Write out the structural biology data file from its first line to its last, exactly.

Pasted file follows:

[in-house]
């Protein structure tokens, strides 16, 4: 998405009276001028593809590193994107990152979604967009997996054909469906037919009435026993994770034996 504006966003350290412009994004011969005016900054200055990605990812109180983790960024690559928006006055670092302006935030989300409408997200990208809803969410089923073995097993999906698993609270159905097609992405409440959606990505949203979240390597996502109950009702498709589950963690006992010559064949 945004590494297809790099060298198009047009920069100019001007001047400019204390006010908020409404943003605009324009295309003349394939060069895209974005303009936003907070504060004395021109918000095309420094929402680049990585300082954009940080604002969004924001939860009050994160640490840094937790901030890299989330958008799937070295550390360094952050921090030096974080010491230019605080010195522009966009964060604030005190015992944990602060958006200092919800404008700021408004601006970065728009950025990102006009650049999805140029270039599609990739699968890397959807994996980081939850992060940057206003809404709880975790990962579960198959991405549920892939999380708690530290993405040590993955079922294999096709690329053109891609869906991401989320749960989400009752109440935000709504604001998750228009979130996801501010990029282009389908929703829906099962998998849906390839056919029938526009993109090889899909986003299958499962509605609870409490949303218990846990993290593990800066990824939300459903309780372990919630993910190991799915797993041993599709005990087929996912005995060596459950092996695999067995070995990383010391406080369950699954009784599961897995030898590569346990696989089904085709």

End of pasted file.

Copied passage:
[in-house]
């Protein structure tokens, strides 16, 4: 998405009276001028593809590193994107990152979604967009997996054909469906037919009435026993994770034996 504006966003350290412009994004011969005016900054200055990605990812109180983790960024690559928006006055670092302006935030989300409408997200990208809803969410089923073995097993999906698993609270159905097609992405409440959606990505949203979240390597996502109950009702498709589950963690006992010559064949 945004590494297809790099060298198009047009920069100019001007001047400019204390006010908020409404943003605009324009295309003349394939060069895209974005303009936003907070504060004395021109918000095309420094929402680049990585300082954009940080604002969004924001939860009050994160640490840094937790901030890299989330958008799937070295550390360094952050921090030096974080010491230019605080010195522009966009964060604030005190015992944990602060958006200092919800404008700021408004601006970065728009950025990102006009650049999805140029270039599609990739699968890397959807994996980081939850992060940057206003809404709880975790990962579960198959991405549920892939999380708690530290993405040590993955079922294999096709690329053109891609869906991401989320749960989400009752109440935000709504604001998750228009979130996801501010990029282009389908929703829906099962998998849906390839056919029938526009993109090889899909986003299958499962509605609870409490949303218990846990993290593990800066990824939300459903309780372990919630993910190991799915797993041993599709005990087929996912005995060596459950092996695999067995070995990383010391406080369950699954009784599961897995030898590569346990696989089904085709």